Saturday, November 2, 2013

Apprendi v. New Jersey case brief

Apprendi v. New Jersey case brief summary
530 U.S. 466 (2000)

Petitioner sought a writ of certiorari to the Supreme Court of New Jersey, which affirmed petitioner's sentence under N.J. Stat. Ann. §§ 2C:43-7(a)(3), 2C:44-3(e) (2000), authorizing an extended term of imprisonment for hate crime.

Petitioner pleaded guilty to two counts of second-degree possession of a firearm for an unlawful purpose and one count of the third-degree offense of unlawful possession of an antipersonnel bomb. The state trial court enhanced the sentence under N.J. Stat. Ann. §§ 2C:43-7(a)(3), 2C:44-3(e) (2000), finding by a preponderance of the evidence that petitioner acted with a purpose to intimidate an individual or group of individuals because of race. The sentence was affirmed on appeal.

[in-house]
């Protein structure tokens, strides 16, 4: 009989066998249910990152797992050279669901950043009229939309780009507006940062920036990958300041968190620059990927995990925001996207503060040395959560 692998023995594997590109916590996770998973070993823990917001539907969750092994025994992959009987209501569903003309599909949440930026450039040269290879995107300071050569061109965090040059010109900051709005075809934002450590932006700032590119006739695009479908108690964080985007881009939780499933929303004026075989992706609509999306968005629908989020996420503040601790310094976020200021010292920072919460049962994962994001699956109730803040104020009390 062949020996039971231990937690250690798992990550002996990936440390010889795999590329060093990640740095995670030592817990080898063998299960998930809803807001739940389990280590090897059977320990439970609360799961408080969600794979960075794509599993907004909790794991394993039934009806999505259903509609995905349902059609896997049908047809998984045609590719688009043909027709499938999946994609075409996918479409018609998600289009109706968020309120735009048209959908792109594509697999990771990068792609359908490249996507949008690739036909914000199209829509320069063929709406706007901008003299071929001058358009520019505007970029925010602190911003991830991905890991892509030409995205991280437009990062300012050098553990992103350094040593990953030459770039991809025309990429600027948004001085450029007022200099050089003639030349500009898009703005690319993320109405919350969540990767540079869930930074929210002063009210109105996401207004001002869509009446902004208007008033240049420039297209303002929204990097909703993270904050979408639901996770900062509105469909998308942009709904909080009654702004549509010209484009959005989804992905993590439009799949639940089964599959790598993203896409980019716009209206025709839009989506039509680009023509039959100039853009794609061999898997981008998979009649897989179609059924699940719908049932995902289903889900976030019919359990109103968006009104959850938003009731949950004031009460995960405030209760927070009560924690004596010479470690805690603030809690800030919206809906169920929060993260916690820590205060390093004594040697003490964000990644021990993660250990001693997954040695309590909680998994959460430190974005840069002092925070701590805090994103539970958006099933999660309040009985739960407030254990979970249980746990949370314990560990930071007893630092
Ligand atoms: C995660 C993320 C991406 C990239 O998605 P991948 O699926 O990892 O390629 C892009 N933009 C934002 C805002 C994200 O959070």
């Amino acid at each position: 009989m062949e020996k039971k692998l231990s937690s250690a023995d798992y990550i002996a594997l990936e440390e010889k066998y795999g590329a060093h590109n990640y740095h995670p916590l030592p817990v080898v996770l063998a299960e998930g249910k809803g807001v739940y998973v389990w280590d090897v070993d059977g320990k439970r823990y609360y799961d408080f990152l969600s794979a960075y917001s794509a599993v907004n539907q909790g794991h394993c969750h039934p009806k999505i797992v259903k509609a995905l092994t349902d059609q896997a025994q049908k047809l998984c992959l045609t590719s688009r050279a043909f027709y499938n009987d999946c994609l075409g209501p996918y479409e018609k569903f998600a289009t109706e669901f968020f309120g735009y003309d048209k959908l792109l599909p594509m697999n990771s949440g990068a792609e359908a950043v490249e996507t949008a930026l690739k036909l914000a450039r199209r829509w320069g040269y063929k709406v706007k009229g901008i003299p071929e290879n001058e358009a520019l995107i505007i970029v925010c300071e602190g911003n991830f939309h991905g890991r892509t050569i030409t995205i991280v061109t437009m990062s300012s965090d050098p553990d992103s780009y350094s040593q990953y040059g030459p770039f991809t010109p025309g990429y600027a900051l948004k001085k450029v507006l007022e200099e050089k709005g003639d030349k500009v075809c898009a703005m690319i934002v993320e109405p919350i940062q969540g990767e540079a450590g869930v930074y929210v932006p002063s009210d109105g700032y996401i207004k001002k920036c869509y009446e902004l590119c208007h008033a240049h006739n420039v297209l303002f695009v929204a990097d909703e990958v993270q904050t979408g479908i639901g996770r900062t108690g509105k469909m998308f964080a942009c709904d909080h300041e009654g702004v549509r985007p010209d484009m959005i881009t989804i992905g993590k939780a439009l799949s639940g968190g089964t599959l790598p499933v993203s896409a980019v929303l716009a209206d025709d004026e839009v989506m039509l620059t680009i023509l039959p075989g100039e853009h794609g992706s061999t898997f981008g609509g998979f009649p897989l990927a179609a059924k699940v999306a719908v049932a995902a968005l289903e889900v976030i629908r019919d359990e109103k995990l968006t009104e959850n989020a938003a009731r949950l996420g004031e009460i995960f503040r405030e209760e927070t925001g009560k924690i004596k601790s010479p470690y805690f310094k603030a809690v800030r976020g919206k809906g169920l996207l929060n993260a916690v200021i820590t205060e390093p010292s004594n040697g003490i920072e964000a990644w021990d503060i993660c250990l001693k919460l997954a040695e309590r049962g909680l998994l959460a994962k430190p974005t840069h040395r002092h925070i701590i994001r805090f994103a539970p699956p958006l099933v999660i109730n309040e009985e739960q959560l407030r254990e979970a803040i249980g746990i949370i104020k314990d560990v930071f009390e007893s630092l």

• On writ of certiorari, the court reversed the judgment because the procedure was an unacceptable departure from the jury tradition. 
  • The Due Process Clause of U.S. Constitutional Amendment XIV required that a jury on the basis of proof beyond a reasonable doubt make the factual determination authorizing an increase in the maximum prison sentence.

The judgment of the state supreme court was reversed because it was unconstitutional to remove from the jury the assessment of facts that increased the prescribed range of penalties to which petitioner was exposed.

Recommended Supplements for Criminal Procedure Criminal Procedure: Examples & Explanations, Sixth Edition
Emanuel Law Outline: Criminal Procedure

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